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That's Entertainment! (1974)

Various MGM stars from yesterday present their favourite musical moments from the studio's 50 year history.

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2 wins. See more awards »

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Cast

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Rest of cast listed alphabetically:
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Clip from 'Words and Music' (archive footage)
Kay Armen ...
Clip from 'Hit the Deck' (archive footage)
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Clips from 'The Wizard of Oz' and 'The Harvey Girls' (archive footage)
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Clip from 'The Great Ziegfeld' (archive footage)
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Storyline

MGM musical numbers from the introduction of sound in the late '20s through to the 1950s, possibly with Fred Astaire, Gene Kelly, and Judy Garland getting the most coverage. Linked by some of the stars who worked at MGM handing the commentary on one to another. Written by Jeremy Perkins {J-26}

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More than a movie. It's a celebration. See more »


Certificate:

G | See all certifications »
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Details

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Release Date:

21 June 1974 (USA)  »

Also Known As:

That's Entertainment: 50 Years of MGM  »

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Box Office

Budget:

$3,200,000 (estimated)

Gross USA:

$26,890,200
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Company Credits

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Technical Specs

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(35 mm magnetic prints)| (35 mm optical prints)|

Color:

(Metrocolor)|

Aspect Ratio:

1.33 : 1
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Did You Know?

Trivia

Much of the film's success is due to the intricate sleight-of-hand editing of Bud Friedgen and David E. Blewitt, who cleverly streamlined each number to a running time between one and three minutes. In some cases, this was a daunting task, as in the mammoth "On the Atchison, Topeka and the Santa Fe" sequence, which lasts nearly eight minutes in The Harvey Girls (1946) and was truncated to a seamless two minutes and thirteen seconds for the compilation. One can surmise that the only reason the team was not Oscar nominated is because voters were not familiar enough with the original footage to fully appreciate the meticulous editing that took place (indeed, only four numbers are shown in their entirety in That's Entertainment!: Judy Garland and Van Johnson's introduction of Liza Minnelli to "In the Good Old Summertime;" Gene Kelly, Debbie Reynolds and Donald O'Connor's prologue of "Singin' in the Rain" [note the removal of the credits on their umbrellas!]; Kelly's iconic song and dance to the same song; and Fred Astaire and Eleanor Powell's tour de force tap routine to "Begin the Beguine"). Friedgen and Blewitt were so integral to the anthology that they were retained for That's Entertainment, Part 2 (1976) and elevated to co-director status on That's Entertainment! III (1994). See more »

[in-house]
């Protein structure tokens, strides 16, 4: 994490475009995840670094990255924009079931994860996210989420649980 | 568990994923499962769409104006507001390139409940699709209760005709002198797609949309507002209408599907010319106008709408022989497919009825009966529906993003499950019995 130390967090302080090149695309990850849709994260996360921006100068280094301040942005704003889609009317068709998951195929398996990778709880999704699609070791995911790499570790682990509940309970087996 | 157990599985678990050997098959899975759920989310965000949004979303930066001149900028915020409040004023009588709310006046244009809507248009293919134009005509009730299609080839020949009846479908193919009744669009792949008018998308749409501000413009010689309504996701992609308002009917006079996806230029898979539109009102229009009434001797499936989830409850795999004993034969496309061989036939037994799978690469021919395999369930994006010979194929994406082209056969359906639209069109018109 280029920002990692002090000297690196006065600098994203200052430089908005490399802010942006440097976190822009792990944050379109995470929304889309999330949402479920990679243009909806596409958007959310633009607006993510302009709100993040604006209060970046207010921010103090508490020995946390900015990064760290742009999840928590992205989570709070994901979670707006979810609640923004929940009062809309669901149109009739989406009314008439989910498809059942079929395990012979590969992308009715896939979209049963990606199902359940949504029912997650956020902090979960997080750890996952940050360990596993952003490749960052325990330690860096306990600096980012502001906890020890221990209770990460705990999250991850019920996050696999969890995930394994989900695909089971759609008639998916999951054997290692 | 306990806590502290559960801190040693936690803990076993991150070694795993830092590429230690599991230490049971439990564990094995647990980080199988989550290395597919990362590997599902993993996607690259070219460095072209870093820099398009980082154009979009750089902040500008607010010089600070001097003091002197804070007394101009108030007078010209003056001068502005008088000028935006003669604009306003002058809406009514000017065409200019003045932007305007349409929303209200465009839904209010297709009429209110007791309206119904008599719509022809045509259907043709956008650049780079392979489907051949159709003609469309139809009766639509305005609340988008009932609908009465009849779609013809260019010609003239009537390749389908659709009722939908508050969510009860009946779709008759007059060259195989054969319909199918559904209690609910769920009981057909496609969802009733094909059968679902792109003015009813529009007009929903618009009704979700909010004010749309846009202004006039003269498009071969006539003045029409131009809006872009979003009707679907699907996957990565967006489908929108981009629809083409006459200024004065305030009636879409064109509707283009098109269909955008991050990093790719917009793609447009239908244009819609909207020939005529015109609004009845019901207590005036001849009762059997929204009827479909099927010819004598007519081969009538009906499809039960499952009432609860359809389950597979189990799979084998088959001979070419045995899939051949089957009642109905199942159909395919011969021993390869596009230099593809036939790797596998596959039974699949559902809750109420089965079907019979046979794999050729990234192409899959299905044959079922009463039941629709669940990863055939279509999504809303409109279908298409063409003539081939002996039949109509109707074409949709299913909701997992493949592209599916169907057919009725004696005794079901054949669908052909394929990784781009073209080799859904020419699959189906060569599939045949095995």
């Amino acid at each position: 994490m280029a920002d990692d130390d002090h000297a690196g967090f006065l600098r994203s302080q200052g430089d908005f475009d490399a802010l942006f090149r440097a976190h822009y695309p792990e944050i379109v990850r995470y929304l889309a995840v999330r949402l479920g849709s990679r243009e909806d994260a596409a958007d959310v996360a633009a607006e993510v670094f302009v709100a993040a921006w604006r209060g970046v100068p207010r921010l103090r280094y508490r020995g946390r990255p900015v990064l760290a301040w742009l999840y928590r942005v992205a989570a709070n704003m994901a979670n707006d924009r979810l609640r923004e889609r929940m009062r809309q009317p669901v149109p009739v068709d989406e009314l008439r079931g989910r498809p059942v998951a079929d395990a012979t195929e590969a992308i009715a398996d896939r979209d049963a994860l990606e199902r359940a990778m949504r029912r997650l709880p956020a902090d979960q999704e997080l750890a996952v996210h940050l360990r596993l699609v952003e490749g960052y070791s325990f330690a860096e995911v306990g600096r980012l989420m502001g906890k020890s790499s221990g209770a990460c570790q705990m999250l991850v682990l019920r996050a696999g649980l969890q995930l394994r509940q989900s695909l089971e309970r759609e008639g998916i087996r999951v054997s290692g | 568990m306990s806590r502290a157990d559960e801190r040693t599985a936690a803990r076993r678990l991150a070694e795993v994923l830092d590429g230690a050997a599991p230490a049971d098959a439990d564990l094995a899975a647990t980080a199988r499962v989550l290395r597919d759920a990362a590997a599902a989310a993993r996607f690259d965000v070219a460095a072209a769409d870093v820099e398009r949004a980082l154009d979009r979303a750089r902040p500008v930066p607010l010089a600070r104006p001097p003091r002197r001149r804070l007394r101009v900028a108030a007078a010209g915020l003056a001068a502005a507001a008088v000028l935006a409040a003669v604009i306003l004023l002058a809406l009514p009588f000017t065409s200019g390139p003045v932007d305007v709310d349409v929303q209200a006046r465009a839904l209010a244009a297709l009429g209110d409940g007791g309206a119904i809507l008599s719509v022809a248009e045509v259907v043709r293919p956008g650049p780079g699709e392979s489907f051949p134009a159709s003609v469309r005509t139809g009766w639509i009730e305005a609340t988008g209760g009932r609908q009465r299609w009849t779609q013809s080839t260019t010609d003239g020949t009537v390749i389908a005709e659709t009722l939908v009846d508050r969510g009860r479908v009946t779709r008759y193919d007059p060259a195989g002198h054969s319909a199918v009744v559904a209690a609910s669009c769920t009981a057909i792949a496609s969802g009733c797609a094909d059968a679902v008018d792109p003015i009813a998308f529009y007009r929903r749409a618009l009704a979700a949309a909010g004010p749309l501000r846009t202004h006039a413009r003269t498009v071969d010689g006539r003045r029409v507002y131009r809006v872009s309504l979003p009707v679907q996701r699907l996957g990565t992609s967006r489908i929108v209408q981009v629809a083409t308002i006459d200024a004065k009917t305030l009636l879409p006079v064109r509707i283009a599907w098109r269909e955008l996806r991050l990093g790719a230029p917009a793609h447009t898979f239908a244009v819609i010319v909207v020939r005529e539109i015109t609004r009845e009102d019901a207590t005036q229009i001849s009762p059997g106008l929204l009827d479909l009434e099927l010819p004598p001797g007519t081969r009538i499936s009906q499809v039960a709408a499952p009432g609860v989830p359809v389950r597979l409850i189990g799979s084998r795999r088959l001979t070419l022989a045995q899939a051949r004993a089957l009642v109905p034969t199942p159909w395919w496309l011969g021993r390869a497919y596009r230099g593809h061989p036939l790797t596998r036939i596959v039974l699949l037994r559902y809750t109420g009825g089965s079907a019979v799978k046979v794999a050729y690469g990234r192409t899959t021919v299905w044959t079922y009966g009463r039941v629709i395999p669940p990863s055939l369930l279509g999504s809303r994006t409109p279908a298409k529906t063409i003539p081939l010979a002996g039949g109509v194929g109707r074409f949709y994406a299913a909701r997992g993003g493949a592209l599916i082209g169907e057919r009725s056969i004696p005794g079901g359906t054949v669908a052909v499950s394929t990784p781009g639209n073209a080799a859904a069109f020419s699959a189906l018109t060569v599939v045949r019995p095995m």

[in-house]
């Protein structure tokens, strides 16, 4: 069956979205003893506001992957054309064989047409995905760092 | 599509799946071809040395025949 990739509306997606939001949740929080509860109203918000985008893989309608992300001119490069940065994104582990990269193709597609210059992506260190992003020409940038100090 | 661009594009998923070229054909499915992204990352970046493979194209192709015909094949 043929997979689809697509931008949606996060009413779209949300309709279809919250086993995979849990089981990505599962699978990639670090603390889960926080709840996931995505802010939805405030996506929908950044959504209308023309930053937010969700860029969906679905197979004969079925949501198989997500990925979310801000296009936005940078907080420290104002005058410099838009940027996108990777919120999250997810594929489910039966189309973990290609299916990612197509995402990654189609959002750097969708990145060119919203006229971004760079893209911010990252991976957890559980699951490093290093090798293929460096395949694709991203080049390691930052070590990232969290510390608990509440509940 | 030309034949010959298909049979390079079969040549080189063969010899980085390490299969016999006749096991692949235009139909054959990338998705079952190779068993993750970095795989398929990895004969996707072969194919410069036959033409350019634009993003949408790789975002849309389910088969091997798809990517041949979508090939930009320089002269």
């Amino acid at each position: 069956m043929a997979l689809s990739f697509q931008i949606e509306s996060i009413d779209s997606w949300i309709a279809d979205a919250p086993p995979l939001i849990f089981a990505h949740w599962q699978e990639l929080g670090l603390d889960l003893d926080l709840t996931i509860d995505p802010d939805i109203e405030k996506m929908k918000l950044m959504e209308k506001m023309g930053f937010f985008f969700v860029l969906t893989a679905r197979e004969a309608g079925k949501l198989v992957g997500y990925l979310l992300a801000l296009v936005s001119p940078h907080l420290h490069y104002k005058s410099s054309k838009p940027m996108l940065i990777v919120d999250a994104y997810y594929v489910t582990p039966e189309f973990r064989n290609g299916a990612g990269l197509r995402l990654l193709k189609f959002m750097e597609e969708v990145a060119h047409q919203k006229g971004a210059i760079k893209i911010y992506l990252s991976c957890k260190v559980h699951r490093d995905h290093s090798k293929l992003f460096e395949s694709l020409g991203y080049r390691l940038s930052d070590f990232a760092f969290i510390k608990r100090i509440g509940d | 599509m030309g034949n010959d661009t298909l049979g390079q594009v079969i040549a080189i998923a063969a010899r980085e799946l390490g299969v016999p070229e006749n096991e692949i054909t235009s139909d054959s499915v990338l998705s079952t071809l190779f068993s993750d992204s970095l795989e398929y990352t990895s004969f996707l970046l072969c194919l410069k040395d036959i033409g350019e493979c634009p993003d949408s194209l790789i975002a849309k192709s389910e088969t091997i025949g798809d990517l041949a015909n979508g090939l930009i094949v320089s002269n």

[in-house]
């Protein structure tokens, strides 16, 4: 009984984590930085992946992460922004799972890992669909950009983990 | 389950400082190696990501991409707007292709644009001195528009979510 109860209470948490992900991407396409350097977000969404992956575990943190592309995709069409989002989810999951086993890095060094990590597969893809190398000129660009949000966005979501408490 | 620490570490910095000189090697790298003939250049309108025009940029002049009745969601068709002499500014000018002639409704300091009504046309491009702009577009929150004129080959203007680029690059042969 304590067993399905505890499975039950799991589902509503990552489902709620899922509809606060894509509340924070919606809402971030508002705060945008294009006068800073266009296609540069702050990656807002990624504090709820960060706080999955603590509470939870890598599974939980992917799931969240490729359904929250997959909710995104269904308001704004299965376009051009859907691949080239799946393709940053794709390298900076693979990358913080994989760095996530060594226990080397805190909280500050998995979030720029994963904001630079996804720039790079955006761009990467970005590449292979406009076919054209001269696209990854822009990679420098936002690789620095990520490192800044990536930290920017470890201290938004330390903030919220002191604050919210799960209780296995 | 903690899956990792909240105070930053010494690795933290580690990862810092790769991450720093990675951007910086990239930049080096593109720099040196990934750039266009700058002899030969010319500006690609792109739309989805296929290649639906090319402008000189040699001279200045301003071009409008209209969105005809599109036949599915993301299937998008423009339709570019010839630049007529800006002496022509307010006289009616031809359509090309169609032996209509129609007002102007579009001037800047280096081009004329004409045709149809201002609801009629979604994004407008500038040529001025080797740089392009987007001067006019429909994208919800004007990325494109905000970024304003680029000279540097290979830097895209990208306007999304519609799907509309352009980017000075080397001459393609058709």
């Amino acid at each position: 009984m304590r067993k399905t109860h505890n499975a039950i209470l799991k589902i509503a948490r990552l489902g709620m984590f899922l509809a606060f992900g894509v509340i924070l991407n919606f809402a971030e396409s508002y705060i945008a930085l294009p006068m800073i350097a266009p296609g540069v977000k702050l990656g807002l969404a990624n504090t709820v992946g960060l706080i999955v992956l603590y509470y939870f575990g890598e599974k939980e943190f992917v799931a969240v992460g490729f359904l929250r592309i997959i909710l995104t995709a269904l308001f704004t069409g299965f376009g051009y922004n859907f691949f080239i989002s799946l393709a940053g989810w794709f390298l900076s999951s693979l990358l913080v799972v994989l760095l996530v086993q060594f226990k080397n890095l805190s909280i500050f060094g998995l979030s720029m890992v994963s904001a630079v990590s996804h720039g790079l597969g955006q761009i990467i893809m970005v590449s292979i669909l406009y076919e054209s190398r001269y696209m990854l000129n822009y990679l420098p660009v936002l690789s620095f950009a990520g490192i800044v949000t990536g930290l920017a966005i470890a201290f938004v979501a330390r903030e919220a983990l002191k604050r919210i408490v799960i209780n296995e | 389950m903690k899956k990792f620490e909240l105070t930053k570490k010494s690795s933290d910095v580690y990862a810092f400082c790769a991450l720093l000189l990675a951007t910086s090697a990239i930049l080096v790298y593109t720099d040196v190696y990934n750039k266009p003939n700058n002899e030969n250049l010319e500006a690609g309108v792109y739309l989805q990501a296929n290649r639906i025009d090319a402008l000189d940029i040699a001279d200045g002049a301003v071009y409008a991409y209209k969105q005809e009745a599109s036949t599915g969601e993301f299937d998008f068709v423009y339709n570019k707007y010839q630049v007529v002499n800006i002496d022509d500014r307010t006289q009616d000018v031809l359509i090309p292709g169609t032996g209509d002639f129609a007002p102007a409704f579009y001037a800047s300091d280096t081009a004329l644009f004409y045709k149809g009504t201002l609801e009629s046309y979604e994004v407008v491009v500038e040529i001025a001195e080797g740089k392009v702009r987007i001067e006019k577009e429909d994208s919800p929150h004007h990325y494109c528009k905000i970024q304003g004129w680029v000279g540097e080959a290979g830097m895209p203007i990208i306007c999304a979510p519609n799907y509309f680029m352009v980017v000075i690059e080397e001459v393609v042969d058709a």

Goofs

During his narrative section, Donald O'Connor says that Esther Williams was discovered while working as a model in a Los Angeles department store, when in fact Williams was a salesgirl at I. Magnin. See more »

Quotes

[first lines]
Frank Sinatra: [narrating] The year is 1929; the singer, Cliff Edwards, also known as Ukelele Ike. The film: "Hollywood Revue"; it is the first all-talking, all-singing, all-dancing movie ever made. In the years that followed, "Singin' in the Rain" would become a theme song for MGM.
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Crazy Credits

Before Leo the Lion roars at the beginning, the words "Beginning our next 50 years" appear in the lion's traditional place in the MGM logo, which itself has been modified to indicate the company's golden anniversary. See more »

Connections

Features Strike Up the Band (1940) See more »

Soundtracks

The Babbitt and the Bromide
(1927) (uncredited)
Music by George Gershwin
Danced by Gene Kelly and Fred Astaire
From Ziegfeld Follies (1945)
See more »

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User Reviews

It Sure Is, and We'll Never See the Like Again!
30 July 1999 | by See all my reviews

For anyone who longs to experience some of the great movie musical moments again, "That's Entertainment" is a Godsend. For anyone who hasn't seen many, or any, of the great MGM musicals and wants to know what made them great, "That's Entertainment" is a revelation. Either way, it's an entertainment extravaganza that can't be beat, and it's easy to see why it was the surprise movie hit of 1974.

In fact, I remember the first time I saw it. I was sixteen, and I saw it at a matinee showing, with my Mother, at the now-defunct Cooper Theater in Denver, Colorado. I think what amazed us the most about the film was that, after almost every number, the audience burst into prolonged applause. You'd think it was a concert instead of a movie! But that's the appeal that these timeless musical moments have. You don't just watch this movie, you're PART of it.

As Frank Sinatra says at the outset of the film, "You can wait around and hope, but you'll never see the like of this again."

An affectionate tribute to the great movie musicals that became a great movie musical itself. See it! See it! See it!


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